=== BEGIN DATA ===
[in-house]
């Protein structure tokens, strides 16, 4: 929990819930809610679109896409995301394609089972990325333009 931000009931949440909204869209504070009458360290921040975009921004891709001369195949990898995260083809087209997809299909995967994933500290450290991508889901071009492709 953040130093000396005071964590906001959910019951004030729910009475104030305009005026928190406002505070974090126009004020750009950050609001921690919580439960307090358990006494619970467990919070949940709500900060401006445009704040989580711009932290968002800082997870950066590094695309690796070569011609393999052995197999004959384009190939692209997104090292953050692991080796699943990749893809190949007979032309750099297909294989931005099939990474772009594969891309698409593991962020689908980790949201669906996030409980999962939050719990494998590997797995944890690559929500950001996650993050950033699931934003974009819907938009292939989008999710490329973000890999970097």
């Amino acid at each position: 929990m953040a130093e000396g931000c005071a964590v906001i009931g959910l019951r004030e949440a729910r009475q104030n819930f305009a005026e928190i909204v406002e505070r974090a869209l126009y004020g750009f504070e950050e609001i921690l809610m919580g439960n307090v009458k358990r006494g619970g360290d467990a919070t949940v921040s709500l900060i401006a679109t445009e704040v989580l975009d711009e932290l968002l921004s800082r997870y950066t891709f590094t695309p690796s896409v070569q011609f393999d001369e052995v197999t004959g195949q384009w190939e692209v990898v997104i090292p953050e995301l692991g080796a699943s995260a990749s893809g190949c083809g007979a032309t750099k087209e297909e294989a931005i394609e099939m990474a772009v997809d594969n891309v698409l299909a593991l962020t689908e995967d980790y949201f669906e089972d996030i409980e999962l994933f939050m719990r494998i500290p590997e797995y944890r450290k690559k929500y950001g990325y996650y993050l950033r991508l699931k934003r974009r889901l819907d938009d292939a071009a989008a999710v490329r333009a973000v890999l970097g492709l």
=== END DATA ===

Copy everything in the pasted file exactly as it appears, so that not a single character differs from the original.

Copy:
[in-house]
């Protein structure tokens, strides 16, 4: 929990819930809610679109896409995301394609089972990325333009 931000009931949440909204869209504070009458360290921040975009921004891709001369195949990898995260083809087209997809299909995967994933500290450290991508889901071009492709 953040130093000396005071964590906001959910019951004030729910009475104030305009005026928190406002505070974090126009004020750009950050609001921690919580439960307090358990006494619970467990919070949940709500900060401006445009704040989580711009932290968002800082997870950066590094695309690796070569011609393999052995197999004959384009190939692209997104090292953050692991080796699943990749893809190949007979032309750099297909294989931005099939990474772009594969891309698409593991962020689908980790949201669906996030409980999962939050719990494998590997797995944890690559929500950001996650993050950033699931934003974009819907938009292939989008999710490329973000890999970097």
């Amino acid at each position: 929990m953040a130093e000396g931000c005071a964590v906001i009931g959910l019951r004030e949440a729910r009475q104030n819930f305009a005026e928190i909204v406002e505070r974090a869209l126009y004020g750009f504070e950050e609001i921690l809610m919580g439960n307090v009458k358990r006494g619970g360290d467990a919070t949940v921040s709500l900060i401006a679109t445009e704040v989580l975009d711009e932290l968002l921004s800082r997870y950066t891709f590094t695309p690796s896409v070569q011609f393999d001369e052995v197999t004959g195949q384009w190939e692209v990898v997104i090292p953050e995301l692991g080796a699943s995260a990749s893809g190949c083809g007979a032309t750099k087209e297909e294989a931005i394609e099939m990474a772009v997809d594969n891309v698409l299909a593991l962020t689908e995967d980790y949201f669906e089972d996030i409980e999962l994933f939050m719990r494998i500290p590997e797995y944890r450290k690559k929500y950001g990325y996650y993050l950033r991508l699931k934003r974009r889901l819907d938009d292939a071009a989008a999710v490329r333009a973000v890999l970097g492709l």